UPDATED: Kinky Boots comes to The Gateway
“Kinky Boots” may have closed on Broadway, but it’s coming to The Gateway this season on its 70th anniversary.
Negotiations to bring the smash musical to The Gateway after its six-year run ended on April 7 at the Al Hirschfeld Theatre started last year, before the 2018 season was set, said Gateway artistic director Paul Allan.
“Most of the conversations were through phone calls and conference calls,” he explained of his deal with Music Theatre International, one of the world’s leading theatrical licensing agencies. “There are always a lot of issues, because not only is there its run on Broadway, but the national tour blocks out certain theatres for performances. I think we got it because it’s not scheduled to play near us. If the timing didn’t work, we wouldn’t be able to do it for a couple of years.”
“Kinky Boots,” the 2013 Tony Award winner for best musical (it won a total of six that year), will be performed Aug. 28 to Sept. 14 at Patchogue Theatre for the Performing Arts. Music and lyrics are by Cyndi Lauper, book by Harvey Firestone. It is inspired by true events.
The story revolves around Charlie Price, who inherits a shoe factory from his father. To help save the business, he teams up with a cabaret performer and drag queen, Lola, to produce high-heel boots, and the unlikely partners find they aren’t so different. The musical is based on the 2005 British film.
The deal required Allan and his staff to keep mum about the announcement two months before the musical’s Broadway end run as part of the agreement, a tough gamble, especially since getting out their renewals to patrons for the 2019 season was a priority.
“They were OK with not knowing what the last show was,” Allan said. “They want to see what we can do.”
Gateway’s casting and acting school director Michael Baker said open calls for their announced shows started in February; they would start casting for “Kinky Boots” immediately.
It was a definite coup and a first for the venerable regional theater known for its musicals, said vice president of development and public relations Scot Allan.
“There were a couple of other theaters vying for it,” he admitted. “We’re the first to get it on Long Island and one of the first in the country.”
“Hopefully someone will be from the Broadway show, “ said Baker. “No offers have been given, so we don’t know. It’s not unusual to segue from Broadway to here, because actors love coming to Bellport and the Gateway for five weeks.”
Gateway’s season will start with “On Your Feet! The Story of Emilio & Gloria Estefan” (May 8-25); “Forbidden Broadway” (June 5-22); “The Bodyguard The Musical” (July 3-20); “The Sound of Music” (July 31-Aug. 17), all at The Gateway Playhouse. “Kinky Boots” will end the summer season at Patchogue Theatre for the Performing Arts. For kids, “Disney Frozen Jr.” (Aug. 9-24), “Disney Aladdin Jr.” (July 12-20) and “Elf The Musical” (Dec. 20-29) are among the Children’s Theatre shows.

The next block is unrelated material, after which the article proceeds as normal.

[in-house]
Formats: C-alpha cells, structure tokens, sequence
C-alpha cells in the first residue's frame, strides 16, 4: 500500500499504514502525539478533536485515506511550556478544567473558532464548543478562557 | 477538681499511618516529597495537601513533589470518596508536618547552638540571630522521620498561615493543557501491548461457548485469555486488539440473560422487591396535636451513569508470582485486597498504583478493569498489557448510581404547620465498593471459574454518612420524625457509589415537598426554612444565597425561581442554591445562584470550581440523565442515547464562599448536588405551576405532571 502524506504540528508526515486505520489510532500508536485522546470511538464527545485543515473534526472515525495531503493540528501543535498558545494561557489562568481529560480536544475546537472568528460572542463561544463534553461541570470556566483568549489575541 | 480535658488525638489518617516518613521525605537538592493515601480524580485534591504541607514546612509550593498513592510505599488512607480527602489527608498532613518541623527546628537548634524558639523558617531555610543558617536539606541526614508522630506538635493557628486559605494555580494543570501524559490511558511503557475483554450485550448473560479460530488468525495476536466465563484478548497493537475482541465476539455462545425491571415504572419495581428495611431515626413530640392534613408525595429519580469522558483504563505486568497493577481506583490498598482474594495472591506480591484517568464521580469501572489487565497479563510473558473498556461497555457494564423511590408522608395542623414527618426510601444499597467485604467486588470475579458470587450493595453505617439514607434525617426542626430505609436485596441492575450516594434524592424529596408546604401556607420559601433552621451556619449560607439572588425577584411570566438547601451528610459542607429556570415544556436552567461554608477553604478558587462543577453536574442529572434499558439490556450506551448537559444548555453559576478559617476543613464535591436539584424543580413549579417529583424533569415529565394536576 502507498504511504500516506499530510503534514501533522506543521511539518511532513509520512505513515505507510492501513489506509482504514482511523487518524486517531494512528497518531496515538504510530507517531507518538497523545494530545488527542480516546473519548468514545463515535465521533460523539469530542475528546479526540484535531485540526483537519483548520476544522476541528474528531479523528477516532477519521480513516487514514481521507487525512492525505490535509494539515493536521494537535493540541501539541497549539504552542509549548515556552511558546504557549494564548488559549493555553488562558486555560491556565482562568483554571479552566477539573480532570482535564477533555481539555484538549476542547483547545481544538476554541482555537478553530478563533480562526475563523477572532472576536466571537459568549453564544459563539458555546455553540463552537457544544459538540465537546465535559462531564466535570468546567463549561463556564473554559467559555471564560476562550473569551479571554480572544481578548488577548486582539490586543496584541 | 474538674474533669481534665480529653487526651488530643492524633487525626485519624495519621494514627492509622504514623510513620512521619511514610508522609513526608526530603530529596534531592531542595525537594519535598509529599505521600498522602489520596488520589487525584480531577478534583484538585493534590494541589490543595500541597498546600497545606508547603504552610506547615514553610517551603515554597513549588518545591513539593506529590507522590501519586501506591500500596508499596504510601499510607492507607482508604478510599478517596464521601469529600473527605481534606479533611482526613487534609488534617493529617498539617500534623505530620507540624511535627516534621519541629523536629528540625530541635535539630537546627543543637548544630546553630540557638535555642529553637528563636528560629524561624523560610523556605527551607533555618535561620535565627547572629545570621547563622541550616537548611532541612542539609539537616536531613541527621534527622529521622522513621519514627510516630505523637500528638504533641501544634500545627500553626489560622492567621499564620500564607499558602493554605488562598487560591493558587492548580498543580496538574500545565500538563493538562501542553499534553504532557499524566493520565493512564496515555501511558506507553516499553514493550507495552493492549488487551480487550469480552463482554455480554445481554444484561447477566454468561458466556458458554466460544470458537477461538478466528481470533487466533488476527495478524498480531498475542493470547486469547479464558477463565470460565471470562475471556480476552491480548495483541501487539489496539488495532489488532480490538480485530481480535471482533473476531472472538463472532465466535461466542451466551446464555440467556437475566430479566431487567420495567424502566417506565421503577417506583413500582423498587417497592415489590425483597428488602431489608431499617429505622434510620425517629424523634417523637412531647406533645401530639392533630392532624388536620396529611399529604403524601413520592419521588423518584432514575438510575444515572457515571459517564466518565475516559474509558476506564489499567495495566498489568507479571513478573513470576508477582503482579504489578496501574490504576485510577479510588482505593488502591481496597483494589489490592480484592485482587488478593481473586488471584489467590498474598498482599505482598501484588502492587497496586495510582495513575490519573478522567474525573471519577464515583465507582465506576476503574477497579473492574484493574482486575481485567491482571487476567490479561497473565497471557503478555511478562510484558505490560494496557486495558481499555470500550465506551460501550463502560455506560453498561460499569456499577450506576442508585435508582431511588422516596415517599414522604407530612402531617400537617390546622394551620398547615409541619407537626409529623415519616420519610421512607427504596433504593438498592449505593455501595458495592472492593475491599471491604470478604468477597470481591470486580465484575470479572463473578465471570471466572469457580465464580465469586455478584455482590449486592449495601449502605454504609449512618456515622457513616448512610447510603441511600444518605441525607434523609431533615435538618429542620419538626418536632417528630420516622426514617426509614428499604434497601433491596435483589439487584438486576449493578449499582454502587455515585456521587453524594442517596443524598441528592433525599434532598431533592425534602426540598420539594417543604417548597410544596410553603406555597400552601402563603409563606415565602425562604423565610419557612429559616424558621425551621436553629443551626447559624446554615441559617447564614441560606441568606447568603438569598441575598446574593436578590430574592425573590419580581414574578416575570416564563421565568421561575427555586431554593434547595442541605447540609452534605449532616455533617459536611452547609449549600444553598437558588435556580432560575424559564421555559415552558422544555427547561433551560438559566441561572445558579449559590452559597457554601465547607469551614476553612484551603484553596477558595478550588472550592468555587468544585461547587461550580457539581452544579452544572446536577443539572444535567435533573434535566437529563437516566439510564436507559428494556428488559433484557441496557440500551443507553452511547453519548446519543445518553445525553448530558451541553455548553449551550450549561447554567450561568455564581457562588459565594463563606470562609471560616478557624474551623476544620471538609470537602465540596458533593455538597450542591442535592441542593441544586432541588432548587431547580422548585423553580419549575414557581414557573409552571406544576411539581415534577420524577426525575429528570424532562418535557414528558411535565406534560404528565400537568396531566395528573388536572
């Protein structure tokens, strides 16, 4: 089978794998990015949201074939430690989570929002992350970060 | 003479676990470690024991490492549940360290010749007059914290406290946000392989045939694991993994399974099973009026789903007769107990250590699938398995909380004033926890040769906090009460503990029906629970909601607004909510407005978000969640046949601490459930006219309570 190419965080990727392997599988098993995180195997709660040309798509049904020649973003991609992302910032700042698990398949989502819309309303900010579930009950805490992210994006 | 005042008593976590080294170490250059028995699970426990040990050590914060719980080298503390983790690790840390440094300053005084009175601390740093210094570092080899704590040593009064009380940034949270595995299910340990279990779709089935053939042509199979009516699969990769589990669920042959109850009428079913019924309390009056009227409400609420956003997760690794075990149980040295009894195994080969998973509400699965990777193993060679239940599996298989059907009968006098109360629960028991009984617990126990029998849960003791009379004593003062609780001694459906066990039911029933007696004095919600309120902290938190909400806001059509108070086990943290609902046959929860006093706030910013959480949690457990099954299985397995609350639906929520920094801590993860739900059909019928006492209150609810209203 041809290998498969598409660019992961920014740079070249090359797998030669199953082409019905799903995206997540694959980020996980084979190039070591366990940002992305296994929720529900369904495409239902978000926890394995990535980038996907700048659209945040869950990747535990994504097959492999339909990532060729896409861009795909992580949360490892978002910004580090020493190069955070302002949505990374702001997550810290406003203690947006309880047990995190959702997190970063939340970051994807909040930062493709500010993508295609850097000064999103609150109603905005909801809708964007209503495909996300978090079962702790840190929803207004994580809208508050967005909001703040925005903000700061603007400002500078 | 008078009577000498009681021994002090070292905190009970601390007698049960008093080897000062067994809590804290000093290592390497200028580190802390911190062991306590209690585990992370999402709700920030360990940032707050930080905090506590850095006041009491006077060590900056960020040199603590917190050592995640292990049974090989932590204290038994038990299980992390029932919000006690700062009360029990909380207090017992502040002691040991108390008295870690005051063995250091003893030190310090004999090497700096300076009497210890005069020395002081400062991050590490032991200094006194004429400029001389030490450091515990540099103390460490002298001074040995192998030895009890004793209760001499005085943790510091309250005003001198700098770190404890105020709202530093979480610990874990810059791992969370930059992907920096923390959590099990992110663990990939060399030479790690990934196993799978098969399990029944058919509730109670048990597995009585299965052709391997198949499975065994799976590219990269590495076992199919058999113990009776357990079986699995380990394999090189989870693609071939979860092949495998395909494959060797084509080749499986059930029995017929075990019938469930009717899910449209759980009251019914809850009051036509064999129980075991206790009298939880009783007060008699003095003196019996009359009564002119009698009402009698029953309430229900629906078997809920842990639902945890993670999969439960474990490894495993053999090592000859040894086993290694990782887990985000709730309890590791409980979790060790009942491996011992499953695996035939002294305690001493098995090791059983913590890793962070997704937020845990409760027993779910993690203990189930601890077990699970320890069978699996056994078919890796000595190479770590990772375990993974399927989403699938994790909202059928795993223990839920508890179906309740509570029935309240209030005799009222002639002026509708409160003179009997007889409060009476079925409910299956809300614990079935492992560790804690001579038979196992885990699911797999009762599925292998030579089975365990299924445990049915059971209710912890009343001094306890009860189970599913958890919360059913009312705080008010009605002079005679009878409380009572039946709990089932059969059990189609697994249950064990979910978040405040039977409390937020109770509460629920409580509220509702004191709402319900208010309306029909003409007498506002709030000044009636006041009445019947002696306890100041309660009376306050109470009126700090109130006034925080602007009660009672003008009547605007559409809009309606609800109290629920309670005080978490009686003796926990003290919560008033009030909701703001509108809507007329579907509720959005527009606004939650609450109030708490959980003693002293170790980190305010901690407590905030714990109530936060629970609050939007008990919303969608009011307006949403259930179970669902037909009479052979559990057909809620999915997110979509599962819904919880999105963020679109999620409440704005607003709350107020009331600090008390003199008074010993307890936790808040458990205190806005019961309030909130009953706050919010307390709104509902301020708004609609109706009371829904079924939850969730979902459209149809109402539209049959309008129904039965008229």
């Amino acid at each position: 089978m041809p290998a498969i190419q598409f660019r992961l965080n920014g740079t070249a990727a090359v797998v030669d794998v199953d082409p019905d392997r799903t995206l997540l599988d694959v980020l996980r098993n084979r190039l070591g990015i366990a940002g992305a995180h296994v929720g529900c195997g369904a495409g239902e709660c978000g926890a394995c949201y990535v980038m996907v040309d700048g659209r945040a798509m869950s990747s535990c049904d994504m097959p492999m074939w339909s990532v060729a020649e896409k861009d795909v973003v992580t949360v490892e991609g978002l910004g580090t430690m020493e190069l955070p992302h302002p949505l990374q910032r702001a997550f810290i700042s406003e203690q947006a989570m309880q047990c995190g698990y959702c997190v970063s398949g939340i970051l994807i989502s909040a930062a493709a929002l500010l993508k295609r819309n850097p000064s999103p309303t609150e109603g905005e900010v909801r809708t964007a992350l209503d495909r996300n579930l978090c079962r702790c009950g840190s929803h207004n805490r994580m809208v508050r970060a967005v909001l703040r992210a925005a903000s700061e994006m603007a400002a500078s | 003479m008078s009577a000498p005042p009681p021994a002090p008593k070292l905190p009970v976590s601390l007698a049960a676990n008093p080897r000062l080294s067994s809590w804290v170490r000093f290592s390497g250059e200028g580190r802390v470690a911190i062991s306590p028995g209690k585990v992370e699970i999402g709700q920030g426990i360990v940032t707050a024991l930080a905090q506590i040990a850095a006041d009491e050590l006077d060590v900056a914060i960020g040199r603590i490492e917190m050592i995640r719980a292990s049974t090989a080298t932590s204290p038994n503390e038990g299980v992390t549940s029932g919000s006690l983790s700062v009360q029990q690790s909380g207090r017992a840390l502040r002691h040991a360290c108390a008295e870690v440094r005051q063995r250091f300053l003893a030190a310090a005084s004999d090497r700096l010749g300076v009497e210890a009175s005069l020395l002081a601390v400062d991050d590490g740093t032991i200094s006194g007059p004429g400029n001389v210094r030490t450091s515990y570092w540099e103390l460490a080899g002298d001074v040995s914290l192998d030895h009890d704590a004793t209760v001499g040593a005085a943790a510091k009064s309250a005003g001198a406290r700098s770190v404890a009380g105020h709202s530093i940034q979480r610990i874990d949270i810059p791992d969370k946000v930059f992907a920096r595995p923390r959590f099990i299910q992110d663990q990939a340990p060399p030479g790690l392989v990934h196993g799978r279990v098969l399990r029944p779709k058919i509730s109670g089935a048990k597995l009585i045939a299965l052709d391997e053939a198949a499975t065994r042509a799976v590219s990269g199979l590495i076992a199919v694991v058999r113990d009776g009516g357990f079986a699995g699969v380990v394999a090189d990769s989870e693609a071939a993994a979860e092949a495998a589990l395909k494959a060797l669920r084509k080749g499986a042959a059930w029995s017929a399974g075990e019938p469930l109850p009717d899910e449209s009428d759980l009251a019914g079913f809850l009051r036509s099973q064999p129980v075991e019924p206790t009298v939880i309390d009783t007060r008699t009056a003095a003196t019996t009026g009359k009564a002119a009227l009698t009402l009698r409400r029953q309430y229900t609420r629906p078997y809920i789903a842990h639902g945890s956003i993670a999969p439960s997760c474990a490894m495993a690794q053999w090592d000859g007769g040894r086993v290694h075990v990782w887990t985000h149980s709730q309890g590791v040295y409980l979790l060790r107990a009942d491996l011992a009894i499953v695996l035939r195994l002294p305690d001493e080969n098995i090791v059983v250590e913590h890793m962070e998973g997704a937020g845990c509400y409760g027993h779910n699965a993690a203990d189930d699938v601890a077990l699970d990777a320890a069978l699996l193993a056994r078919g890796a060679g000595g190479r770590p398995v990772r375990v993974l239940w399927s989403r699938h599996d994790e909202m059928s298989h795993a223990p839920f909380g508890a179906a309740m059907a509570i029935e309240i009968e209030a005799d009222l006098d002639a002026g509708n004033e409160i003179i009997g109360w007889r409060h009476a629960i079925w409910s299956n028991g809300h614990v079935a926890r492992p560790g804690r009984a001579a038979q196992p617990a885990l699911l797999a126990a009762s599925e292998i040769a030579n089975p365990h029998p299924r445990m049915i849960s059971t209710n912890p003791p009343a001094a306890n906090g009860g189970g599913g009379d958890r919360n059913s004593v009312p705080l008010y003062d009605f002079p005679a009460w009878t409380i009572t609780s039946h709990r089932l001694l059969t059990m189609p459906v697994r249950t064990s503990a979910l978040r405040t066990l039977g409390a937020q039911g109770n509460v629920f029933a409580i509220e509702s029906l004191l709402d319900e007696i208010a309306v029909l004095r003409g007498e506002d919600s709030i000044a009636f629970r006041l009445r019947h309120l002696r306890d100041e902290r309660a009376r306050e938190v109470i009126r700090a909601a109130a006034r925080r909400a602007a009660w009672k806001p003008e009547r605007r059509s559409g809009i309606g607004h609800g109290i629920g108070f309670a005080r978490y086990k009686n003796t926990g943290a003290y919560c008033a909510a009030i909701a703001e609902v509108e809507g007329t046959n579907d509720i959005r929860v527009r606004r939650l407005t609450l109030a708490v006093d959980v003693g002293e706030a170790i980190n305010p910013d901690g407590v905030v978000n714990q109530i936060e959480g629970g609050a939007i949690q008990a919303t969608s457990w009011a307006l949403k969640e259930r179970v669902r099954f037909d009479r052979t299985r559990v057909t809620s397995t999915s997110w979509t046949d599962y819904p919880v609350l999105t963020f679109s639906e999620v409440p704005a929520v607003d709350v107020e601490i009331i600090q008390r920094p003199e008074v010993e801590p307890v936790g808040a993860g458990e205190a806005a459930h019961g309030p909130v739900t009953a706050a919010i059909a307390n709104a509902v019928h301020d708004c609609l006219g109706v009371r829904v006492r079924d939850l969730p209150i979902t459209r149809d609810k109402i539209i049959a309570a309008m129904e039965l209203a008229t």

“Gloria and Emilio Estefan were the first crossovers from Latin music to pop, and we’re really excited about ‘The Bodyguard The Musical,’” Scot Allan said. “It never had a run in the U.S. and first played in London’s West End. People know and love the music and Whitney Houston from the movie. And ‘Kinky Boots’ has had a roster of great stars attached to it.”
Allan said while “Kinky Boots” was a first from Broadway, Gateway was the first to introduce regional premieres of “Rock of Ages” and “Priscilla Queen of the Desert.”
Surprisingly, “The Sound of Music” was a tough show to snare. “It’s still a valuable property and was difficult to get the rights to because someone always wants the show,” he said. “It was one of the first recent musicals on television with Carrie Underwood. It’s a beautiful story but not an easy one with World War II and the Nazis, but it’s still a lovely story parents want to share with their kids.”
The process for casting
Michael Baker was sitting before his computer screening actors’ resumes. “We put out a breakdown call of the characters we’re looking for to agents,” Baker explained. “Then they submit those clients. You look at their headshots and credits. Then we make appointments for auditions.”
Baker said they see close to 300 actors per production.
“We have to do the required union calls first, so we set those up,” he said. “They are union approved. We get to the rehearsal space at 9:30 a.m., but some actors start lining up at 6:30 a.m.”
Then there are the open calls that get broken down to include just principals.
“One time, 500 women and 200 guys came,” he recalled. “We have to ‘type’ those we want to see. But on average we see 120 a day. We can pick 10 to 20 and ask them to come back for appointment calls and there can be open calls for dancers that sing and open calls for just dancers.”
When you get a callback
“At first it may be, ‘sing 32 bars and recite some lines,’” he explained. “Then we may ask you to come back and sing for the casting director. You may get a callback to sing and dance. The final callback may take 10 to 15 minutes. Sometimes it’s six or eight times.” Generally, it takes three to five days in New York City to find the cast per show, utilizing professional rehearsal studios like Pearl Studios and Ripley-Grier Studios.
Baker casts not only from New York City but from Chicago and Los Angeles as well.
And there are those times when you think you have your lead, and have everyone else in place. “But someone we want already got a leading role from someone else, so it may go back and forth for a month.”
Scot Allan said there’s also handling a show’s diversity factor. “With a show like “On Your Feet!” there aren’t as many key Latino actors who are Cuban-Americans, whereas with ‘The Sound of Music,’ there are hundreds of Marias.”
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